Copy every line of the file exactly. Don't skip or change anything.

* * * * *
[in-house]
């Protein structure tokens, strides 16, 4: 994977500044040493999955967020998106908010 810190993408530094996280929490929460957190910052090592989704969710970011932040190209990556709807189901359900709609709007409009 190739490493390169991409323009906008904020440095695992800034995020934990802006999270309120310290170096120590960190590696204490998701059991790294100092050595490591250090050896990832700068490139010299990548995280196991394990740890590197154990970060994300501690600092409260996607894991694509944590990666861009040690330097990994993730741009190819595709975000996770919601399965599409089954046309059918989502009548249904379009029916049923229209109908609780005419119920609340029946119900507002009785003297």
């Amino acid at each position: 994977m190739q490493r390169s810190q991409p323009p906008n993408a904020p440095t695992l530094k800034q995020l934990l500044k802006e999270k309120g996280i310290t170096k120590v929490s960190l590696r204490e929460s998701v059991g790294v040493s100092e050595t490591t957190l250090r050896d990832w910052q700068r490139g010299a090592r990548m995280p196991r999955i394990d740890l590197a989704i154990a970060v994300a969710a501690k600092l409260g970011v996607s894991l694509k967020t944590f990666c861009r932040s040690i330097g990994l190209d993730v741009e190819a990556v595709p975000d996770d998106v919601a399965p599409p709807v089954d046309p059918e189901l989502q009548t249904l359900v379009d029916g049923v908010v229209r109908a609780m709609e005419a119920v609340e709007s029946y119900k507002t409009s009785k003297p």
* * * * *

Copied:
[in-house]
């Protein structure tokens, strides 16, 4: 994977500044040493999955967020998106908010 810190993408530094996280929490929460957190910052090592989704969710970011932040190209990556709807189901359900709609709007409009 190739490493390169991409323009906008904020440095695992800034995020934990802006999270309120310290170096120590960190590696204490998701059991790294100092050595490591250090050896990832700068490139010299990548995280196991394990740890590197154990970060994300501690600092409260996607894991694509944590990666861009040690330097990994993730741009190819595709975000996770919601399965599409089954046309059918989502009548249904379009029916049923229209109908609780005419119920609340029946119900507002009785003297």
């Amino acid at each position: 994977m190739q490493r390169s810190q991409p323009p906008n993408a904020p440095t695992l530094k800034q995020l934990l500044k802006e999270k309120g996280i310290t170096k120590v929490s960190l590696r204490e929460s998701v059991g790294v040493s100092e050595t490591t957190l250090r050896d990832w910052q700068r490139g010299a090592r990548m995280p196991r999955i394990d740890l590197a989704i154990a970060v994300a969710a501690k600092l409260g970011v996607s894991l694509k967020t944590f990666c861009r932040s040690i330097g990994l190209d993730v741009e190819a990556v595709p975000d996770d998106v919601a399965p599409p709807v089954d046309p059918e189901l989502q009548t249904l359900v379009d029916g049923v908010v229209r109908a609780m709609e005419a119920v609340e709007s029946y119900k507002t409009s009785k003297p």